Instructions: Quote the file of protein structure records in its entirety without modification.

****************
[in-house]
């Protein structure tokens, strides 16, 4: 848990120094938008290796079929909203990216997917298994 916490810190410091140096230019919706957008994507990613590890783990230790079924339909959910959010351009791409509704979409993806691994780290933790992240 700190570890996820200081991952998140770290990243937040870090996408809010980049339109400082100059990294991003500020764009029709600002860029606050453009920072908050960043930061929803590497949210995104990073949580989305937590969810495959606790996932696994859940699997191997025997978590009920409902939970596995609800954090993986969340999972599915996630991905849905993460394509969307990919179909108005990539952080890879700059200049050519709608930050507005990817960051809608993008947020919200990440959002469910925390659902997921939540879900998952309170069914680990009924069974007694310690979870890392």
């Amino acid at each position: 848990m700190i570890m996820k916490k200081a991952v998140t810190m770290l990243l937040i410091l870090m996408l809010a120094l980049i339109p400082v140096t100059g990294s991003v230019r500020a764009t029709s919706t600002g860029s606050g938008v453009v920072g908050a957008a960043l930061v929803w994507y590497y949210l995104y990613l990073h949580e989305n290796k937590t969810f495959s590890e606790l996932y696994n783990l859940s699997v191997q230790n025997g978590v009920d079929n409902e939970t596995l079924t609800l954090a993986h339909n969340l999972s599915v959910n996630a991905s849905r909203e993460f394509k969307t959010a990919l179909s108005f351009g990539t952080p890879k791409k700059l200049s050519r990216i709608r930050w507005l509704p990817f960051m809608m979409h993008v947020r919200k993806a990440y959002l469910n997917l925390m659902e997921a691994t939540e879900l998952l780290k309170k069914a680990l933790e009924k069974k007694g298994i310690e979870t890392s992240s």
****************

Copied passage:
[in-house]
């Protein structure tokens, strides 16, 4: 848990120094938008290796079929909203990216997917298994 916490810190410091140096230019919706957008994507990613590890783990230790079924339909959910959010351009791409509704979409993806691994780290933790992240 700190570890996820200081991952998140770290990243937040870090996408809010980049339109400082100059990294991003500020764009029709600002860029606050453009920072908050960043930061929803590497949210995104990073949580989305937590969810495959606790996932696994859940699997191997025997978590009920409902939970596995609800954090993986969340999972599915996630991905849905993460394509969307990919179909108005990539952080890879700059200049050519709608930050507005990817960051809608993008947020919200990440959002469910925390659902997921939540879900998952309170069914680990009924069974007694310690979870890392």
């Amino acid at each position: 848990m700190i570890m996820k916490k200081a991952v998140t810190m770290l990243l937040i410091l870090m996408l809010a120094l980049i339109p400082v140096t100059g990294s991003v230019r500020a764009t029709s919706t600002g860029s606050g938008v453009v920072g908050a957008a960043l930061v929803w994507y590497y949210l995104y990613l990073h949580e989305n290796k937590t969810f495959s590890e606790l996932y696994n783990l859940s699997v191997q230790n025997g978590v009920d079929n409902e939970t596995l079924t609800l954090a993986h339909n969340l999972s599915v959910n996630a991905s849905r909203e993460f394509k969307t959010a990919l179909s108005f351009g990539t952080p890879k791409k700059l200049s050519r990216i709608r930050w507005l509704p990817f960051m809608m979409h993008v947020r919200k993806a990440y959002l469910n997917l925390m659902e997921a691994t939540e879900l998952l780290k309170k069914a680990l933790e009924k069974k007694g298994i310690e979870t890392s992240s």